The first chain is a simple figure 8, made from heavy-gauge double-ended ball headpins. I haven't actually ever used it for anything, I've been saving it for the "perfect" project. The two lengths at the top are copper and sterling silver, and the ones on the bottom are copper and brass.
I balled up the ends in my torch and then created my figure 8s,
You can also use figure 8s without the balls (*snort* I said BALLS), such as in this bracelet I did a few years ago. Those are just plain figure 8s, doubled up, with a couple of big jump rings around the middles. I did saw these jump rings, but there's no soldering here.
The chain below is based on commercial chain I have seen that I liked. I thought, "I bet I could do that myself!"
For this I just start with 6mm widths of textured copper sheet (I think this is 24 gauge--click HERE for a brief explanation of how this sheet is embossed) and hammered rings squashed into ovals (I just turn them on their sides and tap them with the hammer into an oval shape):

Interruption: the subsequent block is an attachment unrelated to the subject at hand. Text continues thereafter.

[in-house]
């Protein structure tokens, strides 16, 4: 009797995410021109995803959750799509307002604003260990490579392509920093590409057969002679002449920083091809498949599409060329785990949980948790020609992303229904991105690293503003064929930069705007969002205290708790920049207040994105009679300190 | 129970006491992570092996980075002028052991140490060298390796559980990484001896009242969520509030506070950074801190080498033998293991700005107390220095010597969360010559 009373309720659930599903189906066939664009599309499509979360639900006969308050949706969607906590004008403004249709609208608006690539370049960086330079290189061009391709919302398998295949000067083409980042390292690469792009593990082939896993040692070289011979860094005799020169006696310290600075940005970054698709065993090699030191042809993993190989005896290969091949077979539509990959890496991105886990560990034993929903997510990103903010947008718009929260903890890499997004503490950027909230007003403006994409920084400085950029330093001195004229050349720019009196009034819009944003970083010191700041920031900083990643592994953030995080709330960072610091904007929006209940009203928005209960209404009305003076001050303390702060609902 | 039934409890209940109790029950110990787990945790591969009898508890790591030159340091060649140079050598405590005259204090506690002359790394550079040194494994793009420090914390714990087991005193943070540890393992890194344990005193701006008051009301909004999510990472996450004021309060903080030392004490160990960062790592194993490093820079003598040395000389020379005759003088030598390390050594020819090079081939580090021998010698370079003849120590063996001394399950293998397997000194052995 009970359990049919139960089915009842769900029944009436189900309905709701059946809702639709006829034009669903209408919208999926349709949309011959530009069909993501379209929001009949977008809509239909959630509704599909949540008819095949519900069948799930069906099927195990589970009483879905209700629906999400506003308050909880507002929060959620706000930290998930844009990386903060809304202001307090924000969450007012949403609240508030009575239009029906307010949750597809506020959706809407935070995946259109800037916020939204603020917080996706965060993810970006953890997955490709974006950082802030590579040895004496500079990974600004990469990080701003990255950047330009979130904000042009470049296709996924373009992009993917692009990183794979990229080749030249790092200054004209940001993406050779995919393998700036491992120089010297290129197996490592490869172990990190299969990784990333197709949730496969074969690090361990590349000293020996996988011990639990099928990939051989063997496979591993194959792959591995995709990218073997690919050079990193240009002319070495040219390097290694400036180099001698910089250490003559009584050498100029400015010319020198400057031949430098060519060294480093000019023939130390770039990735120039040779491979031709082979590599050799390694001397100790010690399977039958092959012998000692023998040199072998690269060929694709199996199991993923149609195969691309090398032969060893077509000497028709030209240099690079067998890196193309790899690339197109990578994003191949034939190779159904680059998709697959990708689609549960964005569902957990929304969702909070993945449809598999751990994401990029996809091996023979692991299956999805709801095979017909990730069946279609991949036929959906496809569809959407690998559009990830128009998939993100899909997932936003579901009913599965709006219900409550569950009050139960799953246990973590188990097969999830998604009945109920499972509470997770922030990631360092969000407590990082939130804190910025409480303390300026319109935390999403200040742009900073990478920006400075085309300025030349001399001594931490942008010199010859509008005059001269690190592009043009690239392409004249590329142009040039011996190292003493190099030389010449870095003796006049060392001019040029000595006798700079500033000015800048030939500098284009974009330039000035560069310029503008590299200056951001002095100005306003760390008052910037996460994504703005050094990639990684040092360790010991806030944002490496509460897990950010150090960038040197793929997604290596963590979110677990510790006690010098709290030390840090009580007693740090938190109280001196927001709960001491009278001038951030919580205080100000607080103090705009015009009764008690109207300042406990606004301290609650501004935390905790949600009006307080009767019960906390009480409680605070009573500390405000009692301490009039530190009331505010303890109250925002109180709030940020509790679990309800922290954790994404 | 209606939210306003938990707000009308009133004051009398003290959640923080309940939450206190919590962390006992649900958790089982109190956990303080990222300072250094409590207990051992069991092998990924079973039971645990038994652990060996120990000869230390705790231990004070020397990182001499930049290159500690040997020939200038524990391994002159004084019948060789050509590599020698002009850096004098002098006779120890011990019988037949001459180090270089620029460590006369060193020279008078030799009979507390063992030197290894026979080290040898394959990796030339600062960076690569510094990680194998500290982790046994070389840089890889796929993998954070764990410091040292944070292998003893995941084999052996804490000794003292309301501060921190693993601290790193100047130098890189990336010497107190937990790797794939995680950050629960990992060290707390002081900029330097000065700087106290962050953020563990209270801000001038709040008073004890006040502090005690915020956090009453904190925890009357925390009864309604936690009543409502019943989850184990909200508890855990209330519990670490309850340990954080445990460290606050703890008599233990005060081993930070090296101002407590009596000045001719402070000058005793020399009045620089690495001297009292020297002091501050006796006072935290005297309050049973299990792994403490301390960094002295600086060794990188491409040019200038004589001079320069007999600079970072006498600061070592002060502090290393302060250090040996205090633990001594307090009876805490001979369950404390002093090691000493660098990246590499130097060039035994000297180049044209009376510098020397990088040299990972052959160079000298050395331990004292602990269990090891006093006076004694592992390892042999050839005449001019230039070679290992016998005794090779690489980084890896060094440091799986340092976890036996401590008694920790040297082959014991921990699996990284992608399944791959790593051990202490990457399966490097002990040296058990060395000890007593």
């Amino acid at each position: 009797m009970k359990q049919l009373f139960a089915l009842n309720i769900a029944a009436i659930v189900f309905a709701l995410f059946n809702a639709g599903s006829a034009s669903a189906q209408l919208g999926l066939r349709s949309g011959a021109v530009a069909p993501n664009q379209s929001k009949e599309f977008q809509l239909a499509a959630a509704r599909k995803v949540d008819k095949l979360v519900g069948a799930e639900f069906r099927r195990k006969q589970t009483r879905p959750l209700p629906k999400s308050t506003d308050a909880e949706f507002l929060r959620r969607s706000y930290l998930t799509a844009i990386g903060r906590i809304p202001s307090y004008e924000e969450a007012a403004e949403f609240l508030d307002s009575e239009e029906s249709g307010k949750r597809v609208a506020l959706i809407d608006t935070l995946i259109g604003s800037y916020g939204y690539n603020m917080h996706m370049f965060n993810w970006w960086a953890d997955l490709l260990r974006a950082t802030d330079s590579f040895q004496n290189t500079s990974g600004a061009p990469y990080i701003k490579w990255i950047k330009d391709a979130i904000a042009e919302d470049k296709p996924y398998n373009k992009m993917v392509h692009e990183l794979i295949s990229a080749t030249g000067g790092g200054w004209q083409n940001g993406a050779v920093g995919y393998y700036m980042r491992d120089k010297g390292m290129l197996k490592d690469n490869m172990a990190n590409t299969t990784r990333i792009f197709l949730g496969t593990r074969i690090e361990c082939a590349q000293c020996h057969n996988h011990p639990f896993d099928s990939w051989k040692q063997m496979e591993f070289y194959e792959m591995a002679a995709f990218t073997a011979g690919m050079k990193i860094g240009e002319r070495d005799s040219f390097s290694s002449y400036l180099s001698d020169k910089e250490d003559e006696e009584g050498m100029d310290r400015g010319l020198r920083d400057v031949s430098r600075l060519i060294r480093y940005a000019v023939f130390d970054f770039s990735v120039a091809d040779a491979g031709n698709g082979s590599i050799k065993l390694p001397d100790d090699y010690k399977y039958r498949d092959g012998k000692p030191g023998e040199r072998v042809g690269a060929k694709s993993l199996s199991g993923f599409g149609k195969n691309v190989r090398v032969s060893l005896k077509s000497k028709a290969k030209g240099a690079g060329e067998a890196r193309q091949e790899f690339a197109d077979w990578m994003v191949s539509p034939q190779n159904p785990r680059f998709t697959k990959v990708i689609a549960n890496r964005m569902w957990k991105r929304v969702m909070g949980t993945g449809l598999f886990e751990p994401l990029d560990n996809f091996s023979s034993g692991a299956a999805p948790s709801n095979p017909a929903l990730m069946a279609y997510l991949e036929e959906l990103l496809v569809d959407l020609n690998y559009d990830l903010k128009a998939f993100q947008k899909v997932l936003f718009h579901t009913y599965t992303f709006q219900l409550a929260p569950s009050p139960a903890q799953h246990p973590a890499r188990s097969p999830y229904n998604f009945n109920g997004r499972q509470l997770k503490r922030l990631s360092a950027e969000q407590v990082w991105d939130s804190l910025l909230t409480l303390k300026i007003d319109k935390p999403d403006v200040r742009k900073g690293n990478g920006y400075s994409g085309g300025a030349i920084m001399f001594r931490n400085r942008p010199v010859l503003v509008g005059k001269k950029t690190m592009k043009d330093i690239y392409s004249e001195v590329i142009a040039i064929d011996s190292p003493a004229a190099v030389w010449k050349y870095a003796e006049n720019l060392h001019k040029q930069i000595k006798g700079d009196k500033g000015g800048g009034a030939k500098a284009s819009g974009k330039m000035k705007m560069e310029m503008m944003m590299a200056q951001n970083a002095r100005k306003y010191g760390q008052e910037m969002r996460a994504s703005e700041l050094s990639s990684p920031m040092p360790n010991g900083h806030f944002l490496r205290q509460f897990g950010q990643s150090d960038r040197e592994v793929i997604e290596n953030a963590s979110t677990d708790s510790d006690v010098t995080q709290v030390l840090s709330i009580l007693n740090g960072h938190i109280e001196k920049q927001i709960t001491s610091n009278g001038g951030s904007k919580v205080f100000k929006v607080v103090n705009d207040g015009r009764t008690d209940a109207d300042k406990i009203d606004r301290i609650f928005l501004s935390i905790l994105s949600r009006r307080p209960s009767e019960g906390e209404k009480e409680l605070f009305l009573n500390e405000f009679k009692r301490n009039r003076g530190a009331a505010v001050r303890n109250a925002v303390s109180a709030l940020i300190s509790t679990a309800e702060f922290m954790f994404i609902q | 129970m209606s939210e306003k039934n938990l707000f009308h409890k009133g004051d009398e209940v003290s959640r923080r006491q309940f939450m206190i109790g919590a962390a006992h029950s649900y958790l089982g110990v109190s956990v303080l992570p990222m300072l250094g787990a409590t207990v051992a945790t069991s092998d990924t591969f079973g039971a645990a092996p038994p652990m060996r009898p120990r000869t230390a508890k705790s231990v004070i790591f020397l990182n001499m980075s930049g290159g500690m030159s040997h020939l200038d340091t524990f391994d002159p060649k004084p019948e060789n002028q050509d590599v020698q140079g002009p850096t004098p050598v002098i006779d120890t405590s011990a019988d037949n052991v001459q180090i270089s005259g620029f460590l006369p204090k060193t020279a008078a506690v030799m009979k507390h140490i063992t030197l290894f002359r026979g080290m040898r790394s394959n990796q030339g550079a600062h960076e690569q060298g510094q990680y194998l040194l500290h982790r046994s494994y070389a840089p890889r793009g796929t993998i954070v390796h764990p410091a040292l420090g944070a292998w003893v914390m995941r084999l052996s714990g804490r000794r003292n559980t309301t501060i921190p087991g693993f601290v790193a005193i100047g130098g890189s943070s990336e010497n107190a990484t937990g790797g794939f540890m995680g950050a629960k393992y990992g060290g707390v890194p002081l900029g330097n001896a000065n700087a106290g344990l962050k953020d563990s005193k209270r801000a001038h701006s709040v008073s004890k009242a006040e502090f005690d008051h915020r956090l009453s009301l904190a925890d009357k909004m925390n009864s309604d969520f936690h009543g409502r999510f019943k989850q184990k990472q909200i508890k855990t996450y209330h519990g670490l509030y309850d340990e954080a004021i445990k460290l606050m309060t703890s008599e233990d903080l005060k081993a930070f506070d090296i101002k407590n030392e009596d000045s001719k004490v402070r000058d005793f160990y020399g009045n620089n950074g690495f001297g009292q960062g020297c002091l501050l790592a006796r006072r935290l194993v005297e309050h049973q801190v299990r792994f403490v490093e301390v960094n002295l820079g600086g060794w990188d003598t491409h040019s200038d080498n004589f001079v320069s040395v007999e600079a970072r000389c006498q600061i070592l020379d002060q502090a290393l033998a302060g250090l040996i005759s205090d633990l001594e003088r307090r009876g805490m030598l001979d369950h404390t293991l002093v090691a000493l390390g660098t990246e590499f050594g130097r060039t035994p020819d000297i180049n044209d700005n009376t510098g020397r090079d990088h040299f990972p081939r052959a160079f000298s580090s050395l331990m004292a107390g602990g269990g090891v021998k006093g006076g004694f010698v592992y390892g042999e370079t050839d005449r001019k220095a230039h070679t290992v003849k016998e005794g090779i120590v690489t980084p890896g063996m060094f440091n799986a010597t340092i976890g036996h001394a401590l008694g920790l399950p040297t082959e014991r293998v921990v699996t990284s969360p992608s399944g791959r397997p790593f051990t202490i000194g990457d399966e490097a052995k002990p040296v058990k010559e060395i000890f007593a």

(It doesn't matter to me that the cut section of the ring is ugly, because it's going to be hidden inside the textured sections; but if you wanted to, you could certainly solder them closed and make the invisible parts tidy.) For the chain above, each textured strip is about 28mm total length. I curled the ends with the 3mm barrel on my step jaw pliers. The rings are formed from 14 gauge wire on the 6mm barrel of my step jaw pliers. Here's what the back looks like (I kind of like the back too):
The last chain is a simple twisted bar chain. You cut a piece of wire, hammer half of it one way, the other half the other way, and put a hole in either end. Ta-da!
There is some other chain I want to try, some with some simple soldering and another with textured washers. I'll let you know how that goes!
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